Santa Fe-based artist Rhiannon Griego (Tohono O’odham, Spanish) weaves wearable and displayable artworks that pay respect to the land and her Spanish and Native heritage.
A light flurry of snow falls through the chilly air and settles outside the studio of Rhiannon Griego (Tohono O’odham, Spanish), located on Santa Fe’s historic Canyon Road. Inside, the brightly lit space—spilling with natural textiles, fibers, and yarn—remains earthy and warm.
Griego, a textile artist and weaver, says she has spent the bulk of her time working on her art since moving to Santa Fe in 2020, right when the pandemic started. Stitched and woven textiles, hanging freeform or mounted on canvas, adorn the walls. A clothing rack filled with handwoven wearables stands to one side. Two sleek Japanese looms sit in the center of the room.
The studio is filled with the product of years of practice from a disciplined artist. “This, for me, is ten years of honestly weaving six days a week, just trying to figure out what’s inside my head, and allowing the loom to teach me,” the self-taught artist says.
Griego, who is originally from Southern California, took up weaving on a whim ten years ago while living in Oakland. Through mentor Lynn Harris, she learned to weave in the style of Saori, a Japanese form of weaving that Griego describes as “an invitation to play and to explore… [in Saori] there is this embracing of wabi-sabi, and there are no mistakes.”
Years later, she would learn that the Spanish, patrilineal side of her family is made up of weavers, spinners, and dyers who settled in New Mexico as early as 1598. The revelation helped explain why she felt so drawn and connected to the land here.
Her mother’s side of the family is Tohono O’odham of Arizona, a lineage full of traditional basket weavers and backstrap loom weavers. Through her artistic practice, she says, “The convergence of my Spanish and Native heritage is coming to fruition for me.”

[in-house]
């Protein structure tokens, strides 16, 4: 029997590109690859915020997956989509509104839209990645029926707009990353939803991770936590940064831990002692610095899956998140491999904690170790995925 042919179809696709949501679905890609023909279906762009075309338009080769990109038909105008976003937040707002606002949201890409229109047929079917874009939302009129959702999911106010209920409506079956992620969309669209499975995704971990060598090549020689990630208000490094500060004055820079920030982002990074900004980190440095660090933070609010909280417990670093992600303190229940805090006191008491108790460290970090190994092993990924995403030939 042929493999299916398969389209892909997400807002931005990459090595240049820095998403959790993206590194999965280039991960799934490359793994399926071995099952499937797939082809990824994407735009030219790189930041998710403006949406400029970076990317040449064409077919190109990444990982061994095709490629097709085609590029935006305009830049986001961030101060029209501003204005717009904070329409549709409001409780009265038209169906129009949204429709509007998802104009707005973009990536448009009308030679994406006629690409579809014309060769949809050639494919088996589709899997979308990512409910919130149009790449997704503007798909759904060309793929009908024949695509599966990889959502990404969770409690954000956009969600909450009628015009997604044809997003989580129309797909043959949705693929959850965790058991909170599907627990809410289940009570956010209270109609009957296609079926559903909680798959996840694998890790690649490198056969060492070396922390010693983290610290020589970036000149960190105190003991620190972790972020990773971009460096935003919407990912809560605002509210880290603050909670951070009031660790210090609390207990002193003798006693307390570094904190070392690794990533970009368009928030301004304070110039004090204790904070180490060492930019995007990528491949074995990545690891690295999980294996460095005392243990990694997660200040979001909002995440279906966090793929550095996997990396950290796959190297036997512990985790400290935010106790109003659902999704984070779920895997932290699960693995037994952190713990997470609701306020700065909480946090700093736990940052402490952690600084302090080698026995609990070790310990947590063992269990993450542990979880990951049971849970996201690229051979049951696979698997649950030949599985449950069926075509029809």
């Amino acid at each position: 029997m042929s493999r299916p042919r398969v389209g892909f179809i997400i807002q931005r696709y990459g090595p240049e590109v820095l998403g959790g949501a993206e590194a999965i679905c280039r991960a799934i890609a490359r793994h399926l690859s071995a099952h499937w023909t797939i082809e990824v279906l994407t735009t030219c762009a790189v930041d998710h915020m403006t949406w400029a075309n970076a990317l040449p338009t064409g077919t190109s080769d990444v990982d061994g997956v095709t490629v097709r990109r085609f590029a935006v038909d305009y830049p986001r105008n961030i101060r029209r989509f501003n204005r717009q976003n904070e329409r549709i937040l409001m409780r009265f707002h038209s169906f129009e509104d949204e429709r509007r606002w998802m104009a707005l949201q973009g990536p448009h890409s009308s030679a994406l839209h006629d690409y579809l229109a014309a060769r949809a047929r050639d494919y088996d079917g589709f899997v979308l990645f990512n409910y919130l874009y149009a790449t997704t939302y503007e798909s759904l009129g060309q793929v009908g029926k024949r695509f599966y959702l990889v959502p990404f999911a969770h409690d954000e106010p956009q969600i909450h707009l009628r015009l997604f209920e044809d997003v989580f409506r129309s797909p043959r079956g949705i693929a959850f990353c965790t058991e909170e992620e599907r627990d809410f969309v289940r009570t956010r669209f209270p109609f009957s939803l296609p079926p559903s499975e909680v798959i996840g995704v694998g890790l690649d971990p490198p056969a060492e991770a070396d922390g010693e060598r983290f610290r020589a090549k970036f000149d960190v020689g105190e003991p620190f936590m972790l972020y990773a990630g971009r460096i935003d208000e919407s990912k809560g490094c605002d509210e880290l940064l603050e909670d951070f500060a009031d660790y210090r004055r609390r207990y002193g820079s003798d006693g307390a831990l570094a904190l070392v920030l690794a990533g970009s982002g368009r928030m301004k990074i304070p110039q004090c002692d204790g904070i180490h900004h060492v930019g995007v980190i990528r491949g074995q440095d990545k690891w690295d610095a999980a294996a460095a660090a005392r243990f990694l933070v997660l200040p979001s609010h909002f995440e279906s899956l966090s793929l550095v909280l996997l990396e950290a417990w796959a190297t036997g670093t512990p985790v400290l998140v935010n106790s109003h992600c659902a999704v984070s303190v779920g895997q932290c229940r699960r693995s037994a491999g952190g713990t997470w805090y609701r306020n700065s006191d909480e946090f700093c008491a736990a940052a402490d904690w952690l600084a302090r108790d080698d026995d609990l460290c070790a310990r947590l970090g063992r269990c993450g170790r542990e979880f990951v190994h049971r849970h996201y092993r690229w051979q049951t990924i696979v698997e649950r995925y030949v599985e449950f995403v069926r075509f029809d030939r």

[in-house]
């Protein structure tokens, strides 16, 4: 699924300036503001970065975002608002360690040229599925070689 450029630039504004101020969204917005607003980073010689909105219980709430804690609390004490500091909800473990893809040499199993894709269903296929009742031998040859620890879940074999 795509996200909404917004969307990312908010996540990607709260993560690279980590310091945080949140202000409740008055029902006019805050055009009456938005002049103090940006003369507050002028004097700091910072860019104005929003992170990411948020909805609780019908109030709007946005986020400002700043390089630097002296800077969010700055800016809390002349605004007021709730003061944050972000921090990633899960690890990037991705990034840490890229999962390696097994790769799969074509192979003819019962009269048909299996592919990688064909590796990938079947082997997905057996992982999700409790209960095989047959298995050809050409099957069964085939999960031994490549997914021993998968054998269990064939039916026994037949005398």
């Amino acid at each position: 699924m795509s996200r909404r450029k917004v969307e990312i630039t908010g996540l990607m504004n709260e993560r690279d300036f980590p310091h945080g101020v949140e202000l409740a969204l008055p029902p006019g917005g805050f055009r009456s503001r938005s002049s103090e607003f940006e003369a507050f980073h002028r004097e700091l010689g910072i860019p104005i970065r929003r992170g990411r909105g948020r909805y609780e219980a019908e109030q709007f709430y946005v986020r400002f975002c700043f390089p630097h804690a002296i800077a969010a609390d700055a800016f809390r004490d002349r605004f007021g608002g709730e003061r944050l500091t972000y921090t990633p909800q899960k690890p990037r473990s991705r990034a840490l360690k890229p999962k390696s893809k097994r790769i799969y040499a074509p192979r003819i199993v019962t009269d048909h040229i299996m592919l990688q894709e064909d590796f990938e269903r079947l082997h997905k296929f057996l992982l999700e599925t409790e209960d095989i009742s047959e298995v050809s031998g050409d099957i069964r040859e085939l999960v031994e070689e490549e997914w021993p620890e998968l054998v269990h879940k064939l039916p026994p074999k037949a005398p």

“Weaving is very much a spiritual understanding,” she explains. “For me, sitting at the loom offers me the moving meditation… it’s very much an invitation to enter. Just a blank space.”
Her process deviates from the traditional, highly mathematical approach to weaving. If the warp breaks, she works right through it, and revels in billowing edges and other unexpected outcomes. “Perfect does not exist in my work,” she says.
Lately, plein air weaving has also figured into her practice. She’s worked on her loom in locations around Washington, Oregon, California, and New Mexico, carrying the device up to a mile and a half to the ideal spot.
While weaving outside, she is “listening to the sounds of nature and listening to my own pedals and the rhythm,” she says. “I really can’t imagine being anywhere else to be in direct communication with the land, with the colors, with all the different strata in the landscape that really reflects the way that I create and weave my textiles.”
The land is also reflected through her use of natural and organic materials, such as horsehair, alpaca, churro wool, and hemp. She sources local fauna from wherever she’s living. In New Mexico, she gets churro wool from farmers in Tierra Amarilla, and she is beginning to work on creating locally centered natural dyes.
“Creating artwork from that perspective feels very clean. It feels very mindful of the environment… it’s also not toxic to the earth,” Griego says. “I’m always trying to think of the type of legacy I want to leave, and I want my artwork to be not only beautiful and meaningful for people, but I don’t want it to degrade in a landfill.”
For Griego, land and art are naturally intertwined.
“Everything for me is just this mimicking of what I see in nature,” she says. Indeed, her layered, large-scale textiles are reminiscent of a wave of bent grass, of a field of blonde weeds receding into winter. “It is me trying to bring in the landscape for people in their homes.”
Shifting from her intuitive practice of creating, she has recently begun drawing out designs more conceptually. Over the past few years, she conceived an idea for a series that honors both her Native and Spanish lineages. In this new body of work, textiles are interwoven and layered out dimensionally, mimicking basket weaving. She plans to continue the process of layering and building up pieces, eventually moving into three-dimensional objects.
Griego finds herself a part of the resurgence of a slow-moving tradition, and the evolution of textiles into the fine and sculptural arts. On a personal level, she says the forward movement represents the “intersection of my heritage and the experiences of life that are now all coming together to weave themselves into being.”